Thanksgiving is nigh and that means lots of baking, even though it's going to be in the low 90's here in LA on Thanksgiving (dear god, why?!). I may melt, but I must bake pie, and it must be pumpkin because I recently came into a sugar pumpkin and didn't know what else to do with it except make purée. Normally, I buy canned pumpkin because obviously it's easier and delicious. But, there's something satisfying about making your own. And really, the hardest part is slicing the pumpkin, so, just make sure your knife is sharp. Let's get to it!
1 sugar pumpkin (about 2-3lbs)
- Preheat oven to 350 degree.
- Remove the top of the pumpkin with the stem. You don't really want to roast the stem, plus this makes it easier to slice into.
- Cut pumpkin in half and remove the seeds and guts into a bowl (I'll show you what I did to the seeds later. I'll give you a hint: I roasted them.)
- Cut halves in half again, so, you get it, you have a quartered pumpkin.
- Place quarters face up on a baking sheet and bake for 45-50 minutes until the pumpkin is soft. Let cool 20 minutes or when you feel like you can handle the warm pumpkin without burning off your fingerprints.
- Using a spoon, separate pumpkin from the skin. The skin should actually peel away really easily.
- Cut pumpkin into cubes and puree in a food processor. If your pumpkin is dry and you're not getting the smooth consistency you want, add about a tablespoon of water at a time until it's nice and velvety.
- OR if you're like me and you don't own a food processor, use a blender!
- OR if you're like me and you don't own a food processor and your blender is actually a knock-off version of the bullet and doesn't work very well anymore, use a potato masher! I added about 1/4 cup of water and mashed the hell out of the pumpkin. You don't get the velvety consistency that a food processor would give you but, you get a "rustic" puree, not chunky... rustic.
- Use immediately in your favorite recipes- pumpkin pie, your morning or night smoothie, I've used about a cup of purée in chili before and it was pretty tasty. Or do what I did and measure out 1 cup of purée and freeze in freezer bags.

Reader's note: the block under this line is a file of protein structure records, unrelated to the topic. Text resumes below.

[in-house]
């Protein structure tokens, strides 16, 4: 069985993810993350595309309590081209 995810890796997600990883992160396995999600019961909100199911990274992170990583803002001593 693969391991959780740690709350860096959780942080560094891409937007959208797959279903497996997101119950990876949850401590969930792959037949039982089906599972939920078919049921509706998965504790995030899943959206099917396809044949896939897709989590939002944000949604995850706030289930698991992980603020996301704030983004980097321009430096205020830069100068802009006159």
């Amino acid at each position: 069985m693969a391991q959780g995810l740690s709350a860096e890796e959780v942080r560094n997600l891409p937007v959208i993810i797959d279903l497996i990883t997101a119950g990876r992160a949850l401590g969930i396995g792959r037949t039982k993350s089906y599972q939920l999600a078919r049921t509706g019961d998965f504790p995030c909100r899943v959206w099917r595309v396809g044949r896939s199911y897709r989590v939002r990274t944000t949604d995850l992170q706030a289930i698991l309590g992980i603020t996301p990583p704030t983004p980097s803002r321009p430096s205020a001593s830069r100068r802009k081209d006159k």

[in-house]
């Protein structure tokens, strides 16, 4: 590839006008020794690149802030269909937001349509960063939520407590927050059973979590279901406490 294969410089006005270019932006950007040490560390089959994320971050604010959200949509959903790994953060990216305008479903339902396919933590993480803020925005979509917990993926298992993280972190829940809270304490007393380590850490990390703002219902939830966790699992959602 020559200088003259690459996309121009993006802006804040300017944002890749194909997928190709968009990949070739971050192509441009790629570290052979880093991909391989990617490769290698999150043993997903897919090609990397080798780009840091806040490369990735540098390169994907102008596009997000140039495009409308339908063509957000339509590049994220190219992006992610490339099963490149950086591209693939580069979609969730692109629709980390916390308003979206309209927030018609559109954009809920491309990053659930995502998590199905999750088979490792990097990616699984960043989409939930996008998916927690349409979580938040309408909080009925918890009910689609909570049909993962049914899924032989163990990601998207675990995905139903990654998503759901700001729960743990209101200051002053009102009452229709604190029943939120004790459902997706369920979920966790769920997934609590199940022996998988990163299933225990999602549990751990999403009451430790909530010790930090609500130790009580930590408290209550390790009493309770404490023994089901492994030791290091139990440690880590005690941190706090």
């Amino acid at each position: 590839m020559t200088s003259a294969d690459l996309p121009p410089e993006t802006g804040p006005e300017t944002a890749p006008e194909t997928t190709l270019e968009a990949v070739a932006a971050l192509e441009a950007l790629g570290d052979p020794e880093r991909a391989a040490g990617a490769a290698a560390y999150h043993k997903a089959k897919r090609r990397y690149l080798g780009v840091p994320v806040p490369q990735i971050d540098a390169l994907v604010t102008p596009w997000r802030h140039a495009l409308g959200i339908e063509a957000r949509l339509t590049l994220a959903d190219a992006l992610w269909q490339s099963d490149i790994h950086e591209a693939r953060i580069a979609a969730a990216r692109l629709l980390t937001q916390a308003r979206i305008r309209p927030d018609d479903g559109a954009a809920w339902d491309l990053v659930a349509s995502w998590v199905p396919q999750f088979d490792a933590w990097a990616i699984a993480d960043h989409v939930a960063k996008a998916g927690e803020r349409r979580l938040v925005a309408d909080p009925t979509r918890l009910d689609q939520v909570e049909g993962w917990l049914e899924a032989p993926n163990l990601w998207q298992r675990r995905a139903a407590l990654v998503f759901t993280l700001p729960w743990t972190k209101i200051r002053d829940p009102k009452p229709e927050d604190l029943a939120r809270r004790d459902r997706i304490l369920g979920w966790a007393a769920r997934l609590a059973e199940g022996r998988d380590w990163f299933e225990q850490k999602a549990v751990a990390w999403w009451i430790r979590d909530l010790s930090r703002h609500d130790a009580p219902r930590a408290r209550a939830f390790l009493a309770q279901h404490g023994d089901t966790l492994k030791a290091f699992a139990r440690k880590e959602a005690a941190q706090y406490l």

- Makes about 2.5 cups of puree. Enjoy!
I always imagined pickling to be some all-consuming full day task that resulted in an entire refrigerator/cabinets/storage unit full of pickled things and peppercorns in your bra. Little did I know there's a much less involved version that takes an hour tops and is almost impossible to botch.
Now that I'm basically an expert, I'll take it upon myself here to show you how to pickle anything. I picked out some carrots and radishes from my neighborhood's farmer's market and used this recipe from the Kitchn as a reference.
You will need:
- One bunch of carrots
- One bunch of radishes
- 3 12 ounce canning jars
- 2 cups white vinegar
- 2 cups water
- 4 tablespoons of pickling spices (I used a pre-mixed blend because I would have had to spend a million dollars buying full-sized containers of all the spices I wanted to use and no thanks.) The blend I used contained cinnamon, allspice, mustard seed, coriander, bay leaves, ginger, chili pepper, cloves, black pepper corns, mace, and cardamom.
- 3 large garlic cloves, sliced in half
- Cut the greens off of and wash your carrots, radishes, and whatever else you've decided to pickle.
- Cut veggies in a way that will fit well in the jars. I sliced the carrots into sticks and the radishes into small, round discs.
- Pour one tablespoon of pickling spice blend and one halved garlic clove into each jar, then place vegetables in, as well.
- Fill each jar until the veggies are snug, but will allow plenty of pickling liquid.
- Mix water, vinegar and one tablespoon of spices in a sauce pot and bring to a soft boil.
- Pour boiling pickling brine into each jar, leaving about a half inch at the top.
- Place the lids on the jars and let them sit until room temperature.
- Once cooled, place them in the refrigerator for 48 hours and voila!
Ah, asparagus. Always delicious no matter how you cook it up and always worth the smelly pee. Because I'm lazy, I only ever prepare asparagus by sauteing with olive oil, salt and pepper. I decided to shake things up a bit and try out fried asparagus. I know, I know frying isn’t the healthiest, but I say “treat yo self” once this summer with fried asparagus.
Ingredients for Asparagus Batter- serves 4
*Note* Easily double this recipe for a larger group but still use only 1 egg
- 1/2 cup cold water
- 1/3 cup cornmeal
- 1/4 cup all purpose flour
- 2 tablespoons + 2 teaspoons cornstarch
- 1 egg
- 1/4 teaspoon salt
- 1/4 teaspoon pepper
- juice of 1 lemon
- vegetable, canola, or coconut oil for frying
- 1/2 to 3/4 pounds of asparagus, cleaned and trimmed
For Dijon Mustard Dip
- 2 tablespoons dijon mustard
- 1/4 teaspoon lemon zest
- 1 clove of garlic, minced
- Preheat oven to 200 degrees and place an oven proof dish inside.
In a small dish combine mustard, lemon zest and garlic and let sit til asparagus is ready.
In a large bowl mix water, cornmeal, all purpose flour, cornstarch, egg, salt, pepper, and lemon juice until combined (batter will be a little lumpy).
In a skillet, heat about a 1/2 inch of oil over medium-low heat to about 350 degrees.
Coat asparagus in batter letting excess batter drip off. Using 3 to 4 stalks at a time, gently slide asparagus into oil and fry about 3 to 4 minutes, turning halfway through with tongs. When asparagus is golden brown, remove from oil and place on paper towels to drain any excess oil. Place in dish in oven to keep warm while frying the rest.
Serve warm and with mustard and ENJOY!